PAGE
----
Honestly, if the admin were accepting charters still, I would rather try making something from scratch than trying to revise something existing; the latter runs into a lot of people who like the lore or procedures of a given guild and don't want to see it change.  I certainly know this was case with the house I was in, in Aetolia.  They actively resented me trying to change things, despite the fact that the house was dying.  And surely enough, it's no longer a house anymore, poking the game now.
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  • KhizanKhizan Member Posts: 2,648 ✭✭✭✭✭
    Guilds are useless at this point. They were only ever relevant because they were the gatekeepers of professions and with that gone they have nothing. All they do is subdivide the game down even further, and that's not really needed. There's no purpose that guilds serve that isn't already better served by cities or sects.

    "On the battlefield I am a god. I love war. The steel, the smell, the corpses. I wish there were more. On the first day I drove the Northmen back alone at the ford. Alone! On the second I carried the bridge! Me! Yesterday I climbed the Heroes! I love war! I… I wish it wasn’t over."

    OhmGurnSkye
  • AnetteAnette Member Posts: 814 ✭✭✭
    Khizan said:
    Guilds are useless at this point. They were only ever relevant because they were the gatekeepers of professions and with that gone they have nothing. All they do is subdivide the game down even further, and that's not really needed. There's no purpose that guilds serve that isn't already better served by cities or sects.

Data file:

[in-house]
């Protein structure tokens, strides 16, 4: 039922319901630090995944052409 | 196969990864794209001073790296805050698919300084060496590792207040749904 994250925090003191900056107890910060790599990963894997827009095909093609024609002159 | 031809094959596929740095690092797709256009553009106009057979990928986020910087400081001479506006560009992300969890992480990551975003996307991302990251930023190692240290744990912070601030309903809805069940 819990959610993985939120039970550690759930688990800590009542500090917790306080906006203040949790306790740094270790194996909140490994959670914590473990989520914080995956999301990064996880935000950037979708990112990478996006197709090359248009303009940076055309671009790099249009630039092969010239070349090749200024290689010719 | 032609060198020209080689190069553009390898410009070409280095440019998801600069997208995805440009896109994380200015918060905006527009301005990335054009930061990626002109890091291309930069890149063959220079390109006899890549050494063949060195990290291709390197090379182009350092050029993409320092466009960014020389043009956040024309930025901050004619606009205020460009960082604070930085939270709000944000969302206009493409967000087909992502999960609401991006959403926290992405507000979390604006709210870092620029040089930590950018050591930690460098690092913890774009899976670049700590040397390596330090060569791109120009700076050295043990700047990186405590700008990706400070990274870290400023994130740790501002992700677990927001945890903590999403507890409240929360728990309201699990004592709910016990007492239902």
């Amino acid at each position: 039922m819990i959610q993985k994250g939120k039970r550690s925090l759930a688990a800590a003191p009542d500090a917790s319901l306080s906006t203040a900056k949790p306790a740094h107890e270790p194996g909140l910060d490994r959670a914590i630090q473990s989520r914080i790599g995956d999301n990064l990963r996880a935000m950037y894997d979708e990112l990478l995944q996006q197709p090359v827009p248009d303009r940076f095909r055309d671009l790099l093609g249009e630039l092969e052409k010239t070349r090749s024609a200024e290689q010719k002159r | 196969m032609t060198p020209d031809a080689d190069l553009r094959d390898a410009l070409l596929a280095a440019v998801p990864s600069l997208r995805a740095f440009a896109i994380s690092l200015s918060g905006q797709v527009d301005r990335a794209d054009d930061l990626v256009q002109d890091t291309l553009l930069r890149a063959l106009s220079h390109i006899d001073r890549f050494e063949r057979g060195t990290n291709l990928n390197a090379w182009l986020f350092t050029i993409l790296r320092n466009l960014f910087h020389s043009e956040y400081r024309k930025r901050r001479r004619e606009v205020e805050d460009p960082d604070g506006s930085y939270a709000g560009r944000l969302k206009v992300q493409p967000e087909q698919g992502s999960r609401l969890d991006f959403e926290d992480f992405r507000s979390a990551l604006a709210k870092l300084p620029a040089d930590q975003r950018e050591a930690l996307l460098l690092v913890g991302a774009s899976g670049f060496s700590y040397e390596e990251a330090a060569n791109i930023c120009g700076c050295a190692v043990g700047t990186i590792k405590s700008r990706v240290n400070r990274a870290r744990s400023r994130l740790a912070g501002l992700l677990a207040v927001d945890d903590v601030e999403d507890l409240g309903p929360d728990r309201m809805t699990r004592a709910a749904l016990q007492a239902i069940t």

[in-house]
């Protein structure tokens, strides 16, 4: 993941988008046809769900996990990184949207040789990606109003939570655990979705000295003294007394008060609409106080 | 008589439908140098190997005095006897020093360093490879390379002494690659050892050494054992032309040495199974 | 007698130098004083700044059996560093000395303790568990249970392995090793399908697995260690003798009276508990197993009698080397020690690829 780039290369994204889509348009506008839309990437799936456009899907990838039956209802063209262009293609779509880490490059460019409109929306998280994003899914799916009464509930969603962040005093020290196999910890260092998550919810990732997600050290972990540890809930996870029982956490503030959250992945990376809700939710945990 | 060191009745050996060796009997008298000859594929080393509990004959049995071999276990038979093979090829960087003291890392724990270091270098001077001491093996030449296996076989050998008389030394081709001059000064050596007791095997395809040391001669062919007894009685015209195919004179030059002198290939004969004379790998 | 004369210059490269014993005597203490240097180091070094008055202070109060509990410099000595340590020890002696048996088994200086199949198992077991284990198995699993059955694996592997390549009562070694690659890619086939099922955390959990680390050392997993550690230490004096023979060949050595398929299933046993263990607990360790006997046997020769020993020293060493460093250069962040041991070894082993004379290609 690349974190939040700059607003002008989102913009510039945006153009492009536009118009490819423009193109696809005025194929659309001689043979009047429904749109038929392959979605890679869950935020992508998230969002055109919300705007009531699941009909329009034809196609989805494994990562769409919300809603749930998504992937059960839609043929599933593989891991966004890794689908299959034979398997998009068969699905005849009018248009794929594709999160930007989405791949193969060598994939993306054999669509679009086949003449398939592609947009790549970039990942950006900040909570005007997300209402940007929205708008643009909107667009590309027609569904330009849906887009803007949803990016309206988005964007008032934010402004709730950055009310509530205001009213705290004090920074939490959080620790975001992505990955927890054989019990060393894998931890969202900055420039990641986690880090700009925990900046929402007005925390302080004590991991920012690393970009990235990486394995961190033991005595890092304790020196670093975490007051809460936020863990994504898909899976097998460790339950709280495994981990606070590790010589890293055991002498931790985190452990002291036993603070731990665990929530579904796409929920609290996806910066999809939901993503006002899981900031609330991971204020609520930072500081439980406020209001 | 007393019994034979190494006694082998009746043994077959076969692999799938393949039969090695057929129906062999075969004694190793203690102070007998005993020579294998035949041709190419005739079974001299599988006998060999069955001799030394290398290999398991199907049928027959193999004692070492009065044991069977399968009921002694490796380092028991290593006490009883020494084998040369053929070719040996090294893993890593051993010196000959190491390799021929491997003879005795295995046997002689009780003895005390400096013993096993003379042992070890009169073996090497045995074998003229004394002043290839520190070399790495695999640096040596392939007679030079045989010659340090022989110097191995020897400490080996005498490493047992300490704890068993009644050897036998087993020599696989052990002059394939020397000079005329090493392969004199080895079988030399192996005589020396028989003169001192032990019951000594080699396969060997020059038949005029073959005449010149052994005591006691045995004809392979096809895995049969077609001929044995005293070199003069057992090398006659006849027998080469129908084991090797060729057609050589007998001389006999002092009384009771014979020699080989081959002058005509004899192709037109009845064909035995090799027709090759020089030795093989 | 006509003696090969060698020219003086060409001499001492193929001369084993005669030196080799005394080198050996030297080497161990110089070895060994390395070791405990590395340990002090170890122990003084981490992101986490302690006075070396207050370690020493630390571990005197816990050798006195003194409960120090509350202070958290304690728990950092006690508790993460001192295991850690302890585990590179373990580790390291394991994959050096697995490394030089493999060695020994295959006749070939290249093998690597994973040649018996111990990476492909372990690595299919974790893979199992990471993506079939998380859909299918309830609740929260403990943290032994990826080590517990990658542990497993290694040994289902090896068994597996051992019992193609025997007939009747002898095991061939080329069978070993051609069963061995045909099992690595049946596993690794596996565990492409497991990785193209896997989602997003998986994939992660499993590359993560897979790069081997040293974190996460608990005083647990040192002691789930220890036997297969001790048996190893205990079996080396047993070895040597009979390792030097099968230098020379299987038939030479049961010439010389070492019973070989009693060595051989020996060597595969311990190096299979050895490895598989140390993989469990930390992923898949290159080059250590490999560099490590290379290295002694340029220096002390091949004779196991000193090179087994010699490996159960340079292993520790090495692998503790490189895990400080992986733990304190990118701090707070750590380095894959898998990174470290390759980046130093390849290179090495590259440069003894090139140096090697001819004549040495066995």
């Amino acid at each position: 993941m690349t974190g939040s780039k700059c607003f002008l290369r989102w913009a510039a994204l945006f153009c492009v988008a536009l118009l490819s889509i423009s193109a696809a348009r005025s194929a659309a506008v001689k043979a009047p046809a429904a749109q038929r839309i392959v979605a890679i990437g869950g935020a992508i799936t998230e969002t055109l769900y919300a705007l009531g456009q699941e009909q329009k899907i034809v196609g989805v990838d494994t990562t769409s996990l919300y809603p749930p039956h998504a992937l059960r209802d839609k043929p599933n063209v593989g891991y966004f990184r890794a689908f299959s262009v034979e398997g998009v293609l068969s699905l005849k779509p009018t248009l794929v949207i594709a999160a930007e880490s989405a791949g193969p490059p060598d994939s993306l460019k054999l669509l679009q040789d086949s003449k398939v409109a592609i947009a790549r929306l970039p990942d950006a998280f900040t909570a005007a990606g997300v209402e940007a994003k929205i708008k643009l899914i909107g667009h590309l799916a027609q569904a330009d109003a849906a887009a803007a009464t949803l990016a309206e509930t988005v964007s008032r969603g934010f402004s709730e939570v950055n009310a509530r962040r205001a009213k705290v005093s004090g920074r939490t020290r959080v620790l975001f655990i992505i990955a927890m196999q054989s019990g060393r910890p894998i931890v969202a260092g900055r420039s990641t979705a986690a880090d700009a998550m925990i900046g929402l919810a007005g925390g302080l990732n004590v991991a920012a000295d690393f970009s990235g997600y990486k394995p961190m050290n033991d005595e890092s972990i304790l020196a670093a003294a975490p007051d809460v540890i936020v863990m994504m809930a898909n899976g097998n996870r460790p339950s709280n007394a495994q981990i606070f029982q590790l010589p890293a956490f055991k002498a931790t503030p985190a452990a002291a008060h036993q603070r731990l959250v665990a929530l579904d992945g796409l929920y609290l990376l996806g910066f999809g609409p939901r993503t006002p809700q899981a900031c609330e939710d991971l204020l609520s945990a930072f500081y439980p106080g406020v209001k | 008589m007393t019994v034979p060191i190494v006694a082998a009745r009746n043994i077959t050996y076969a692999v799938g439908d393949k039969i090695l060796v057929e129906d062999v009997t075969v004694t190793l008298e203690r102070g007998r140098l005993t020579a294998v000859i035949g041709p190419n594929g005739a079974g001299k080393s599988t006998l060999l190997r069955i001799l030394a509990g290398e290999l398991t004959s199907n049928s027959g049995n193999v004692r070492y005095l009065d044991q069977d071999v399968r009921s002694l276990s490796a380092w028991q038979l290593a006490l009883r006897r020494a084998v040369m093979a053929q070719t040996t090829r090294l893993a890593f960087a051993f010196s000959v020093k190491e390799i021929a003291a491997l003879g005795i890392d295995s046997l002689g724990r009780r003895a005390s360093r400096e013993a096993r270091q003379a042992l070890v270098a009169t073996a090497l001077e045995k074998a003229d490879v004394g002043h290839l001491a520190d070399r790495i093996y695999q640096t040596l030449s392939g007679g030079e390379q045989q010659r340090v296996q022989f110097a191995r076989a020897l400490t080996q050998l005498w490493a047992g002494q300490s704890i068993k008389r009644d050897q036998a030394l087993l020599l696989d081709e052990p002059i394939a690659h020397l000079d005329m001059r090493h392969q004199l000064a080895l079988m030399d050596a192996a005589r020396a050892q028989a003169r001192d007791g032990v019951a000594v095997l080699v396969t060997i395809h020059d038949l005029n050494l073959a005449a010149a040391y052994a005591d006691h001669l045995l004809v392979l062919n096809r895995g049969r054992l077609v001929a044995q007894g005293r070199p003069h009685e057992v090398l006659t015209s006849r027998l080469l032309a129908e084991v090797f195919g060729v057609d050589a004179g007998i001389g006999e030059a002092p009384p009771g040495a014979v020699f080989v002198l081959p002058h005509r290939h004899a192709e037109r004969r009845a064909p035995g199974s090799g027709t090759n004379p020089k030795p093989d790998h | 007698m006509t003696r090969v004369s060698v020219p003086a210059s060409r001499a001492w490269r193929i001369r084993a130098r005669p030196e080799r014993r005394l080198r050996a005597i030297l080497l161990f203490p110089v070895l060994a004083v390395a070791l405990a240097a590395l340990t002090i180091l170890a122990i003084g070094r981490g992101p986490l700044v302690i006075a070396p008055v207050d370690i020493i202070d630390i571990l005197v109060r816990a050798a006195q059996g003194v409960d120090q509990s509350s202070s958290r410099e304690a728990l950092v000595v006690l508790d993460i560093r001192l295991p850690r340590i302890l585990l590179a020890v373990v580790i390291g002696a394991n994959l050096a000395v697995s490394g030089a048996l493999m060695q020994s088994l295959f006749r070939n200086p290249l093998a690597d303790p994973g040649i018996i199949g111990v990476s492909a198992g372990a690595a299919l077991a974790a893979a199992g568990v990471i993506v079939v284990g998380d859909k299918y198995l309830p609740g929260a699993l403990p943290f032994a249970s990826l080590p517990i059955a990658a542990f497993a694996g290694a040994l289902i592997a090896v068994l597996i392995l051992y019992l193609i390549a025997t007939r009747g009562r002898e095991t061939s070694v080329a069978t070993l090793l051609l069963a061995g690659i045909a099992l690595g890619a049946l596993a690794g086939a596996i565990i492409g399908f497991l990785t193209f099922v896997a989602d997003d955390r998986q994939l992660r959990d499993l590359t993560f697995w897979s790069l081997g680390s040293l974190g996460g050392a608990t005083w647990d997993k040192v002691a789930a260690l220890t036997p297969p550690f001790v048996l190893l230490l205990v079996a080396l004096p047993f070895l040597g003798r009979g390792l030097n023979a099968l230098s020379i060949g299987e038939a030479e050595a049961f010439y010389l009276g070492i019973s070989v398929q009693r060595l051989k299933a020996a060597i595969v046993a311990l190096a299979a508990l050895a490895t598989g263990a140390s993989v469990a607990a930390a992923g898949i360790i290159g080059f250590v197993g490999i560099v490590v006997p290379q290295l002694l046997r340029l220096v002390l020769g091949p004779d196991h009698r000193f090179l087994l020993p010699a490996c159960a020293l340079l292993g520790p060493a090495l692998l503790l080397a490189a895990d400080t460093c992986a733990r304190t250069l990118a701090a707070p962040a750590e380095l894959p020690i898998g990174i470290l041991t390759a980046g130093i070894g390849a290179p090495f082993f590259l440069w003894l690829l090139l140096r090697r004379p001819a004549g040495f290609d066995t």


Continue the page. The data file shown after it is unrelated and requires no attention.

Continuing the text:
I wouldn't say 100% useless, but right now they just seem like glorified clans.  Because all the seem to facilitate is socialization.
    image
    Skye
  • KryssKryss Member Posts: 426 ✭✭✭✭
    Guilds have zero purpose and don't need to exist.

    IniarKhizan
  • IniarIniar AustraliaMember Posts: 3,213 ✭✭✭✭✭
    edited February 2016
    During my stint with a startup, one of the best pieces of advice we got came from an entrepreneur who said that the best success comes from having a partnership: one is the crazy dreamer and the other is an amazing executor. It is poignant reminder of everything that is wrong with guilds, and in general, most of what is wrong with Imperian.

    Most of the people who end up in leadership positions see themselves as visionary but are actually executors, and no matter what sort of system they create, it is still a system built by someone else - the requirements are all based off things that are hard-coded into the game. On the flipside, most people who have interesting ideas will be shut down by the people who enjoy execution because of the perceived lack of structure or coherence.

    What you end up with is a succession of guild and city leaders who feel like they can make a compelling change - what they end up doing is creating a change that is not innovative, and if you are lucky and actually get a creative elected, you end up with a system that wildly creative, but horribly executed, so it too dies a premature death.

    With all that said, guilds will need to be a partnership between people who can create and people who get **** done. You could pretty much replace the word guild with city or clan or sect and it would still hold true.
    wit beyond measure is a Sidhe's greatest treasure
    AnetteSkye
  • KhizanKhizan Member Posts: 2,648 ✭✭✭✭✭
    edited February 2016
    That's sort of how it works in Antioch. Ultrix keeps the trains running on time, and I keep interrupting her with "LET'S ADD SPIKES TO THE TRAINS! AND FLAMETHROWERS!"